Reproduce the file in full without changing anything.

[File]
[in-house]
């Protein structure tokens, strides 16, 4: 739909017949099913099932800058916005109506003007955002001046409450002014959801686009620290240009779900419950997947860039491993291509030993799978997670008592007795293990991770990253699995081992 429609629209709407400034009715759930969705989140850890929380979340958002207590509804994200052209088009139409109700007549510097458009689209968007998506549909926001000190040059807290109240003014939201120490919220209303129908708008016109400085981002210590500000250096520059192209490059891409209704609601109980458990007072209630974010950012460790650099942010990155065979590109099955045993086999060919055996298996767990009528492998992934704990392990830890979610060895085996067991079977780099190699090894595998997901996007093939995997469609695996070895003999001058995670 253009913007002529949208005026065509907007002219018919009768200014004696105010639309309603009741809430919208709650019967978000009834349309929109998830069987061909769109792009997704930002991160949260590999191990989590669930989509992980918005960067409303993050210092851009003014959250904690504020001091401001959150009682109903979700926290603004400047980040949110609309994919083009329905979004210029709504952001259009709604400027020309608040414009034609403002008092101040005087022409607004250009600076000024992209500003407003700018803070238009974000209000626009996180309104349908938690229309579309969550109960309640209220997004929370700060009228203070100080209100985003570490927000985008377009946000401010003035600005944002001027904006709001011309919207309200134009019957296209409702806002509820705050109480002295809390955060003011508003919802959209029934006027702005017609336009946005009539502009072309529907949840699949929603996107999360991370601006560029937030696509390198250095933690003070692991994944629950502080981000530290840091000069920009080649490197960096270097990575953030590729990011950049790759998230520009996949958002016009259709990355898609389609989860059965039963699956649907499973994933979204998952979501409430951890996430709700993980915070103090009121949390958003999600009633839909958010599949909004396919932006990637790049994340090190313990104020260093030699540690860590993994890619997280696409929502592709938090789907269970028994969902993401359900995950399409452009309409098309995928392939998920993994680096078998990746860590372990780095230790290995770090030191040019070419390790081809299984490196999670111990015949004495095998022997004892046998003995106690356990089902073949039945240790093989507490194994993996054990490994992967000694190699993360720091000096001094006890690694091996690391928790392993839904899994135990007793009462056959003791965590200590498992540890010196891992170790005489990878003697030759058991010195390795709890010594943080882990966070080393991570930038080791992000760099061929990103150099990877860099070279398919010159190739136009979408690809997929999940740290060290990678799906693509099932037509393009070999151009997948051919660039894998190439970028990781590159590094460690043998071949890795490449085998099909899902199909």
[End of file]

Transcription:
[in-house]
């Protein structure tokens, strides 16, 4: 739909017949099913099932800058916005109506003007955002001046409450002014959801686009620290240009779900419950997947860039491993291509030993799978997670008592007795293990991770990253699995081992 429609629209709407400034009715759930969705989140850890929380979340958002207590509804994200052209088009139409109700007549510097458009689209968007998506549909926001000190040059807290109240003014939201120490919220209303129908708008016109400085981002210590500000250096520059192209490059891409209704609601109980458990007072209630974010950012460790650099942010990155065979590109099955045993086999060919055996298996767990009528492998992934704990392990830890979610060895085996067991079977780099190699090894595998997901996007093939995997469609695996070895003999001058995670 253009913007002529949208005026065509907007002219018919009768200014004696105010639309309603009741809430919208709650019967978000009834349309929109998830069987061909769109792009997704930002991160949260590999191990989590669930989509992980918005960067409303993050210092851009003014959250904690504020001091401001959150009682109903979700926290603004400047980040949110609309994919083009329905979004210029709504952001259009709604400027020309608040414009034609403002008092101040005087022409607004250009600076000024992209500003407003700018803070238009974000209000626009996180309104349908938690229309579309969550109960309640209220997004929370700060009228203070100080209100985003570490927000985008377009946000401010003035600005944002001027904006709001011309919207309200134009019957296209409702806002509820705050109480002295809390955060003011508003919802959209029934006027702005017609336009946005009539502009072309529907949840699949929603996107999360991370601006560029937030696509390198250095933690003070692991994944629950502080981000530290840091000069920009080649490197960096270097990575953030590729990011950049790759998230520009996949958002016009259709990355898609389609989860059965039963699956649907499973994933979204998952979501409430951890996430709700993980915070103090009121949390958003999600009633839909958010599949909004396919932006990637790049994340090190313990104020260093030699540690860590993994890619997280696409929502592709938090789907269970028994969902993401359900995950399409452009309409098309995928392939998920993994680096078998990746860590372990780095230790290995770090030191040019070419390790081809299984490196999670111990015949004495095998022997004892046998003995106690356990089902073949039945240790093989507490194994993996054990490994992967000694190699993360720091000096001094006890690694091996690391928790392993839904899994135990007793009462056959003791965590200590498992540890010196891992170790005489990878003697030759058991010195390795709890010594943080882990966070080393991570930038080791992000760099061929990103150099990877860099070279398919010159190739136009979408690809997929999940740290060290990678799906693509099932037509393009070999151009997948051919660039894998190439970028990781590159590094460690043998071949890795490449085998099909899902199909």